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|The Emerald City of Oz||L. Frank Baum|
4. How The Nome King Planned Revenge
|Page 2 of 4||
"No, your Majesty," replied the Nome; "for it can't be done."
"Oh indeed!" exclaimed the King. Then he turned to his servants and said: "Please take General Crinkle to the torture chamber. There you will kindly slice him into thin slices. Afterward you may feed him to the seven-headed dogs."
"Anything to oblige your Majesty," replied the servants, politely, and led the condemned man away.
When they had gone, the King addressed the army again.
"Listen!" said he. "The General who is to command my armies must promise to carry out my orders. If he fails he will share the fate of poor Crinkle. Now, then, who will volunteer to lead my hosts to the Emerald City?"
For a time no one moved and all were silent. Then an old Nome with white whiskers so long that they were tied around his waist to prevent their tripping him up, stepped out of the ranks and saluted the King.
"I'd like to ask a few questions, your Majesty," he said.
"Go ahead," replied the King.
"These Oz people are quite good, are they not?"
"As good as apple pie," said the King.
"And they are happy, I suppose?" continued the old Nome.
"Happy as the day is long," said the King.
"And contented and prosperous?" inquired the Nome.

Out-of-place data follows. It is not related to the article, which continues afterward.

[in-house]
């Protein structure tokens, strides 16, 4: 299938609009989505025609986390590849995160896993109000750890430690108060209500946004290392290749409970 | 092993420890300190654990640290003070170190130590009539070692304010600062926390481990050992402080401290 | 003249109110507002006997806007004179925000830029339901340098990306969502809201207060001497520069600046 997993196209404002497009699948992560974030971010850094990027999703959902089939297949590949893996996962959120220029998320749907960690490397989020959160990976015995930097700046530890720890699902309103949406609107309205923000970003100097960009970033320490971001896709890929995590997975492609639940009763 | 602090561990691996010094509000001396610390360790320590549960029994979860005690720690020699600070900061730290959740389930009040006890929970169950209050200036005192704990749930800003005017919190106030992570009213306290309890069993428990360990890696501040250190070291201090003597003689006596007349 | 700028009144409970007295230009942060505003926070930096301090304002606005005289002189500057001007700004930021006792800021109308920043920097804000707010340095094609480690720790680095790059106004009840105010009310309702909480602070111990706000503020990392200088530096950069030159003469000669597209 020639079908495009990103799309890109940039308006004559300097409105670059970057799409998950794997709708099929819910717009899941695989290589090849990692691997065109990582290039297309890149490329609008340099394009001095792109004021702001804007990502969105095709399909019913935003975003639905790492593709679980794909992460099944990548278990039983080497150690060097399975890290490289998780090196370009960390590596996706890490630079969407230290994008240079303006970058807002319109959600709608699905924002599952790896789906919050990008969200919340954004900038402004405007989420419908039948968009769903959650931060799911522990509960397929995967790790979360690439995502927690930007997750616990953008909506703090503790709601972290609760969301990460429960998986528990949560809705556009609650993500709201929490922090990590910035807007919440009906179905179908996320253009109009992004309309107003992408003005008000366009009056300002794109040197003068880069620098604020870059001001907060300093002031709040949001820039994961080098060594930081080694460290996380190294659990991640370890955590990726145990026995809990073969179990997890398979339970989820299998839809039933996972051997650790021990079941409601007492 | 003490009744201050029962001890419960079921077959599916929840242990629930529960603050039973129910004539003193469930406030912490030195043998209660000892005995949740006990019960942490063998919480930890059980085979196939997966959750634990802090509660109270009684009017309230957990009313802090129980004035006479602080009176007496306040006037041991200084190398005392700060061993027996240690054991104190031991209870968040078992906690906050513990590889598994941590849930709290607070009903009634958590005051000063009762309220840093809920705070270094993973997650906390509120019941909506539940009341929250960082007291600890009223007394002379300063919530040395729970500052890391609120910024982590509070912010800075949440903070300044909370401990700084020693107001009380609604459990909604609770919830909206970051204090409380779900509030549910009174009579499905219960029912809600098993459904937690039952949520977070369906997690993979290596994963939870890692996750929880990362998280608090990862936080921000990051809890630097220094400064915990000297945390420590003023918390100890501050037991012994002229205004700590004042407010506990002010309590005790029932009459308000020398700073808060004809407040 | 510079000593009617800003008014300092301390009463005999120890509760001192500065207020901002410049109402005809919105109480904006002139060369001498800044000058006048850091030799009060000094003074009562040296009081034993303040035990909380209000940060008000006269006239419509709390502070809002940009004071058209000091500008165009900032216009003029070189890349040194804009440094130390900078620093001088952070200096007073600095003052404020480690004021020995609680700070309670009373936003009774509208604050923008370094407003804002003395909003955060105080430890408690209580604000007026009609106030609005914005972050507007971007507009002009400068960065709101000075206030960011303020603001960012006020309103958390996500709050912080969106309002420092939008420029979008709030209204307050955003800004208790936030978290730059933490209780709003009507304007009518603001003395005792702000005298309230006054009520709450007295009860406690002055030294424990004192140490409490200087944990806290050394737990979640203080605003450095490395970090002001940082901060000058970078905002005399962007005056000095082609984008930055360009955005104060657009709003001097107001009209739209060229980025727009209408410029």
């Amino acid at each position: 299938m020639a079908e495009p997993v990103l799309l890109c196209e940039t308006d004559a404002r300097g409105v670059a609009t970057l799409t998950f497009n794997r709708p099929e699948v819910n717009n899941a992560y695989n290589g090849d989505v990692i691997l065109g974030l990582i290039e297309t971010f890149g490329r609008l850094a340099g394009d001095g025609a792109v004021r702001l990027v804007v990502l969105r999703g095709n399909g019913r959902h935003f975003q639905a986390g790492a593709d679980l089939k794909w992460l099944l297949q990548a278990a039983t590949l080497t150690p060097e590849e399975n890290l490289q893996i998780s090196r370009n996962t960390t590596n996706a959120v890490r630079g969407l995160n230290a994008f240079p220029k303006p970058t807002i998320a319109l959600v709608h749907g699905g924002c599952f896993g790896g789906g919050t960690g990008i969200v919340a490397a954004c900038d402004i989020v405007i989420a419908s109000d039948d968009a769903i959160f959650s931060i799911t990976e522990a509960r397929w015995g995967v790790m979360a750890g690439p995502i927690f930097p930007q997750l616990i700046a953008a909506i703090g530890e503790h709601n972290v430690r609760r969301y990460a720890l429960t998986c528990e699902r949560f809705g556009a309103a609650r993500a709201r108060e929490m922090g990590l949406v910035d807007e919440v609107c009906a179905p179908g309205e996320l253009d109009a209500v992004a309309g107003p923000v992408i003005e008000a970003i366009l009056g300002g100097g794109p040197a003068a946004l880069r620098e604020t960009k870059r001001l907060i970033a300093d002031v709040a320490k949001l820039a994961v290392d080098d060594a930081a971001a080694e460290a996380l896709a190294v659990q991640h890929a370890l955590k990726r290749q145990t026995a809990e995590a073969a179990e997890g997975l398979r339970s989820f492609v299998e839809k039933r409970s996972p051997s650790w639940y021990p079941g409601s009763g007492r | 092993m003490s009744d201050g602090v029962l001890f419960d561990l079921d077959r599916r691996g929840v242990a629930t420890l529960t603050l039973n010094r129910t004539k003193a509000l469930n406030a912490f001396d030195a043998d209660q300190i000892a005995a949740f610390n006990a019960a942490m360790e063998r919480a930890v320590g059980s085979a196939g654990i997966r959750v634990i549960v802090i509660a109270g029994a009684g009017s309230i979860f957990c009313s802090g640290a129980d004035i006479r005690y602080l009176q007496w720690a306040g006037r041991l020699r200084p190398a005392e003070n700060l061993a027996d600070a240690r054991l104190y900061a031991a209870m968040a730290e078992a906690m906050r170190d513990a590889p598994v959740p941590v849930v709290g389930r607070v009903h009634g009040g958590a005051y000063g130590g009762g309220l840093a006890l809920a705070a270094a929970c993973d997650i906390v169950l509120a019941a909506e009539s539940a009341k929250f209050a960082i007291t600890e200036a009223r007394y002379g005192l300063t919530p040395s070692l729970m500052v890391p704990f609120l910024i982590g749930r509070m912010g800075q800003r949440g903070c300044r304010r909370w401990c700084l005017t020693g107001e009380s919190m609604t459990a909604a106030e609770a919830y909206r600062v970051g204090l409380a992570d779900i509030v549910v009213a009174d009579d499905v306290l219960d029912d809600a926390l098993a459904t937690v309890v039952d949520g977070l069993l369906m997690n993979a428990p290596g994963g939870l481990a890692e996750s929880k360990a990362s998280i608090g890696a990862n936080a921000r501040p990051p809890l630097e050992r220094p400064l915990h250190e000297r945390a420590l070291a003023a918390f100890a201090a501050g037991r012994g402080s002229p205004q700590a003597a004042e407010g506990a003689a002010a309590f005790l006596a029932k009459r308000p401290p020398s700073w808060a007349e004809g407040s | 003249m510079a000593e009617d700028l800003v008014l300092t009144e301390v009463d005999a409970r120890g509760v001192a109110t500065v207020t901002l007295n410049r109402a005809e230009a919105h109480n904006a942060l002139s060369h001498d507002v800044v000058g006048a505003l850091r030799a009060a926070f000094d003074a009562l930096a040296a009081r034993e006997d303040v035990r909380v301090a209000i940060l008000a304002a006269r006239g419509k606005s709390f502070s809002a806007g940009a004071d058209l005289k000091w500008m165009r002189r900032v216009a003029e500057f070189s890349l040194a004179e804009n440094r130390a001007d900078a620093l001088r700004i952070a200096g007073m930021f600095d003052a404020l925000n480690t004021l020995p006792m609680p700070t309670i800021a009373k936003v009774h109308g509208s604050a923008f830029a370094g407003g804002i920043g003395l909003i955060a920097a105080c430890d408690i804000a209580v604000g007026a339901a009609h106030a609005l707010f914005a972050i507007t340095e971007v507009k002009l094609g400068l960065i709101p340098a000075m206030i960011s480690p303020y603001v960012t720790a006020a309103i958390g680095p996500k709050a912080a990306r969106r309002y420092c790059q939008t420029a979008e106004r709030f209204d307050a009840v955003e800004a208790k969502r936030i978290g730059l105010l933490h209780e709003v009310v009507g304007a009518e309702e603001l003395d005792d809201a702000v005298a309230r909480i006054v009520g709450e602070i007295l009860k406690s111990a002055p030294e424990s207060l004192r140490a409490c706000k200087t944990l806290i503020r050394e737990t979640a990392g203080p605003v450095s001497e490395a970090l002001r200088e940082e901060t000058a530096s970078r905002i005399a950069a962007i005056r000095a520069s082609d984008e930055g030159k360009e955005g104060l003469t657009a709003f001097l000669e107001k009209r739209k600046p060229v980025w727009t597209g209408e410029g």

"Very much so," said the King.
"Well, your Majesty," remarked he of the white whiskers, "I think I should like to undertake the job, so I'll be your General. I hate good people; I detest happy people; I'm opposed to any one who is contented and prosperous. That is why I am so fond of your Majesty. Make me your General and I'll promise to conquer and destroy the Oz people. If I fail I'm ready to be sliced thin and fed to the seven-headed dogs."
"Very good! Very good, indeed! That's the way to talk!" cried Roquat the Red, who was greatly pleased. "What is your name, General?"
"I'm called Guph, your Majesty."
"Well, Guph, come with me to my private cave, and we'll talk it over." Then he turned to the army. "Nomes and soldiers," said he, "you are to obey the commands of General Guph until he becomes dog-feed. Any man who fails to obey his new General will be promptly thrown away. You are now dismissed."
Guph went to the King's private cave and sat down upon an amethyst chair and put his feet on the arm of the King's ruby throne. Then he lighted his pipe and threw the live coal he had taken from his pocket upon the King's left foot and puffed the smoke into the King's eyes and made himself comfortable. For he was a wise old Nome, and he knew that the best way to get along with Roquat the Red was to show that he was not afraid of him.
"I'm ready for the talk, your Majesty," he said.
The King coughed and looked at his new General fiercely.
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|The Emerald City of Oz
L. Frank Baum
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